Amid Denny Hamlin and Dale Earnhardt Jr’s Criticism, Here is How NASCAR Legend’s Cup Series Win Led to a Legacy-Defining Change to The Sport

The 2003 NASCAR Cup Series championship was a turning point in the history of the sport. The results of this season marked the first time that a driver won the championship by winning only a single race. This unexpected outcome led to a major change in the championship format, which had a lasting impact on the sport. Years later, several prominent NASCAR drivers, such as Dale Earnhardt Jr and Denny Hamlin also raised their voices against how NASCAR handles its championship rules.

Before 2003, the championship was determined by a points system. Which awarded points to drivers based on their finishing position in each race. Moreover, the driver who accumulated the most points over the course of the season was crowned the champion. However, this system had one major flaw: it placed a higher value on winning races than on consistently finishing in the top positions.

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However, it was only later Matt Kenseth‘s 2003 campaign exemplified this flaw. Despite finishing in the top five in 26 of the 36 races that season, Kenseth only won one race. However, he was able to secure the championship thanks to his consistent finishes. His championship victory sparked controversy and led many to question whether a driver who had only won a single race deserved to be crowned the champion.

What did NASCAR do to prevent such a thing from happening again?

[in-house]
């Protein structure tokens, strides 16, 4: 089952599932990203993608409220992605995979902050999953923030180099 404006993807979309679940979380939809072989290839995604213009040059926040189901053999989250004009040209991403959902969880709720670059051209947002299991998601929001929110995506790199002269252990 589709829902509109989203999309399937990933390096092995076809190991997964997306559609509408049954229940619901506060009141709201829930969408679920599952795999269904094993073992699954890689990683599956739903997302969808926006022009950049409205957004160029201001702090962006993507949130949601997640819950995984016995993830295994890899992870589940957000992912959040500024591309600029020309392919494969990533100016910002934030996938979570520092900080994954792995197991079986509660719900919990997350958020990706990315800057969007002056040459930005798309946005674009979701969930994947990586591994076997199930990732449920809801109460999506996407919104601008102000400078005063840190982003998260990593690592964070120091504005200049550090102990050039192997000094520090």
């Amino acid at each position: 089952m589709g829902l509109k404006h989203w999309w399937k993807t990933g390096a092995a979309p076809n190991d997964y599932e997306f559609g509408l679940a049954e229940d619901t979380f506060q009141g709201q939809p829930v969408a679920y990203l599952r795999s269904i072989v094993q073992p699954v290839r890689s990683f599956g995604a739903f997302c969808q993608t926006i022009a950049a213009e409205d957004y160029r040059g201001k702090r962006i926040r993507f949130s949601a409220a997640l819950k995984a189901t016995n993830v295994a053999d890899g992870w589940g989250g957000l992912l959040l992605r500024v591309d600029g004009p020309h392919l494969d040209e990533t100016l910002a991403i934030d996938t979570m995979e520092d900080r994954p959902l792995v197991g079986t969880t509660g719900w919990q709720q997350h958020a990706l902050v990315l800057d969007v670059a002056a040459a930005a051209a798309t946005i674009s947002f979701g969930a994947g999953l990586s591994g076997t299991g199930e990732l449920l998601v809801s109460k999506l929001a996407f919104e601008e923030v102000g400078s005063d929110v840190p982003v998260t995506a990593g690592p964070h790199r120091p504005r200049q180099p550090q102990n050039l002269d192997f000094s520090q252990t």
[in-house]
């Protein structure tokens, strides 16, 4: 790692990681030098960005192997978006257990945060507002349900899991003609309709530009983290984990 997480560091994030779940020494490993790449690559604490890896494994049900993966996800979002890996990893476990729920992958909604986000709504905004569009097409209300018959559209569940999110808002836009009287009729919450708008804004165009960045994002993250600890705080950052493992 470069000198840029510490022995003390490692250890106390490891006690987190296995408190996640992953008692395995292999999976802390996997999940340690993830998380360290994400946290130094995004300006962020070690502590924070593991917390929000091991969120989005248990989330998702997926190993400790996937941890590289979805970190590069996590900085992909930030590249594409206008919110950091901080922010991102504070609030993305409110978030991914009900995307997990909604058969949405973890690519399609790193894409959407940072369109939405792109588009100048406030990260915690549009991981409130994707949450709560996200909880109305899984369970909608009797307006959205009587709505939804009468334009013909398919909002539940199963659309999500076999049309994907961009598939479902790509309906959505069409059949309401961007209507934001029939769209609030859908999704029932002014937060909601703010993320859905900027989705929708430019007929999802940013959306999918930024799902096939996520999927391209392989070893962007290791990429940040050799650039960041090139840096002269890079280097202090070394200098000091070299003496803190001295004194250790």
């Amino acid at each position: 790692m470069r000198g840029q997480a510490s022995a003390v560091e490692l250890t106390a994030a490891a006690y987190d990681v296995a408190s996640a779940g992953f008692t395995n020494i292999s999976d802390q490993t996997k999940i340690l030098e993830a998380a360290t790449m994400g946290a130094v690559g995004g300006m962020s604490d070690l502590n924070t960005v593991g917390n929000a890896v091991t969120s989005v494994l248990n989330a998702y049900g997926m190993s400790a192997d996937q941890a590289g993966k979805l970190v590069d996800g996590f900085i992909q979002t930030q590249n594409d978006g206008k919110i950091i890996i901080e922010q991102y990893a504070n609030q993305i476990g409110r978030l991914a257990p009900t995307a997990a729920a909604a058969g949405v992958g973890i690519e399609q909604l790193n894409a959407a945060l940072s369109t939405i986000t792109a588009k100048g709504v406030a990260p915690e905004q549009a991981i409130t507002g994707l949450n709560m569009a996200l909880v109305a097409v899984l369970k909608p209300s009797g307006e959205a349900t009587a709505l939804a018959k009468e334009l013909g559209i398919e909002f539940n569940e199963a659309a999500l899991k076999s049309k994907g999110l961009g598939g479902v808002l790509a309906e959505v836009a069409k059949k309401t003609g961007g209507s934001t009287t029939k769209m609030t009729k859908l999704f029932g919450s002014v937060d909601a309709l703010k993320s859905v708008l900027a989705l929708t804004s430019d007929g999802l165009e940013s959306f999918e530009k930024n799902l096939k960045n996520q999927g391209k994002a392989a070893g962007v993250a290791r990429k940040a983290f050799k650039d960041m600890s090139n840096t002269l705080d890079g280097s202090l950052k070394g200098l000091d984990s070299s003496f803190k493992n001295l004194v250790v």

In response to this controversy, NASCAR implemented a new championship format in 2004. The new system is known as the “Chase for the Cup.” It was designed to place a greater emphasis on winning races. Under this system, the top 10 drivers in the points standings after the 26th race of the season qualified for the “Chase.”

These drivers then competed in a series of 10 races, known as the “Chase races,” to determine the champion. The driver who accumulated the most points during the Chase races was crowned the champion.

The introduction of the new system fundamentally changed the way NASCAR championships were decided. It placed a greater emphasis on winning races and made the championship more competitive, as drivers had to consistently perform at a high level in order to qualify for the Chase. However, over the years, slight adjustments were made to this system.

Dale Earnhardt Jr. and Denny Hamlin disagree with the championship four race

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The fact that in today’s era, almost half the field made it into the playoffs, seemed a bit unfair. This led to top running teams using the rest of the season more as a practice session to perfect their cars. All of it, however, would be fine. But it is how the final race takes place, irks many of the fans and drivers as well.

KANSAS CITY, KANSAS – SEPTEMBER 10: Denny Hamlin, driver of the #11 Acumatica Toyota, walks the grid during practice for the NASCAR Cup Series Hollywood Casino 400 at Kansas Speedway on September 10, 2022, in Kansas City, Kansas. (Photo by Chris Graythen/Getty Images)

The Championship finale race is only one race to determine who is crowned the champion. Many times this can be called unfair since not everything is in the driver’s hand. Many things can also go wrong, such as pit problems and all. Lately, former NASCAR driver Dale Earnhardt Jr and current Joe Gibbs Racing driver, Denny Hamlin, criticized the season finale race.

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Both drivers called out that having just one race would be deemed unfair to the competition. Suggesting that the championship four should be stretched out to at least a larger sample size, of say three races. The criticism coming from them makes sense since neither of them was able to win a championship in their careers. Despite being in the championship four times. It was always a stroke of bad luck that ended that decisive win for them.

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